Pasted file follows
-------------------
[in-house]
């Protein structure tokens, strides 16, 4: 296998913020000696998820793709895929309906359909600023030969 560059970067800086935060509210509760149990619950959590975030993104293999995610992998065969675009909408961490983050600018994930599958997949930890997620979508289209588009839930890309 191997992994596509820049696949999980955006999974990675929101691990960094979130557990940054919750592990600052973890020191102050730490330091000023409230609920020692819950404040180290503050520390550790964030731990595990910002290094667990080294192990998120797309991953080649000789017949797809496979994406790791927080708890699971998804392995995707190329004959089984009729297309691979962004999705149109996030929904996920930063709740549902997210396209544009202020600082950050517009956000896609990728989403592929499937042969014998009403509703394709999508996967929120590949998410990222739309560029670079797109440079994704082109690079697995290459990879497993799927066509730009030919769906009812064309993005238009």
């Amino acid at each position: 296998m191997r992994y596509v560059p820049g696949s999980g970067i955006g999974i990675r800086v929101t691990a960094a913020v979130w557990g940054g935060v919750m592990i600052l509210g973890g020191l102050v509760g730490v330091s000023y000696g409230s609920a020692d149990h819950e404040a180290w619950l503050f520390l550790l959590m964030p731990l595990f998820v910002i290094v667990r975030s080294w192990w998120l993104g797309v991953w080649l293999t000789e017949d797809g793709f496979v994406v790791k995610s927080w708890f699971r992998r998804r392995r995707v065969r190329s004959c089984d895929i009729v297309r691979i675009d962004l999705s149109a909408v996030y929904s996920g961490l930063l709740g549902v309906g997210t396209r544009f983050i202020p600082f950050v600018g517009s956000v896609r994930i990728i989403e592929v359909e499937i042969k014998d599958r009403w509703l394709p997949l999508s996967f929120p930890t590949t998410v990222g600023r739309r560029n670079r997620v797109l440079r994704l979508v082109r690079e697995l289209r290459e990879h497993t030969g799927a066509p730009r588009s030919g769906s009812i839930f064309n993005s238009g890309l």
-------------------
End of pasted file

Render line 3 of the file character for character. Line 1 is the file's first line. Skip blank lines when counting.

């Amino acid at each position: 296998m191997r992994y596509v560059p820049g696949s999980g970067i955006g999974i990675r800086v929101t691990a960094a913020v979130w557990g940054g935060v919750m592990i600052l509210g973890g020191l102050v509760g730490v330091s000023y000696g409230s609920a020692d149990h819950e404040a180290w619950l503050f520390l550790l959590m964030p731990l595990f998820v910002i290094v667990r975030s080294w192990w998120l993104g797309v991953w080649l293999t000789e017949d797809g793709f496979v994406v790791k995610s927080w708890f699971r992998r998804r392995r995707v065969r190329s004959c089984d895929i009729v297309r691979i675009d962004l999705s149109a909408v996030y929904s996920g961490l930063l709740g549902v309906g997210t396209r544009f983050i202020p600082f950050v600018g517009s956000v896609r994930i990728i989403e592929v359909e499937i042969k014998d599958r009403w509703l394709p997949l999508s996967f929120p930890t590949t998410v990222g600023r739309r560029n670079r997620v797109l440079r994704l979508v082109r690079e697995l289209r290459e990879h497993t030969g799927a066509p730009r588009s030919g769906s009812i839930f064309n993005s238009g890309l």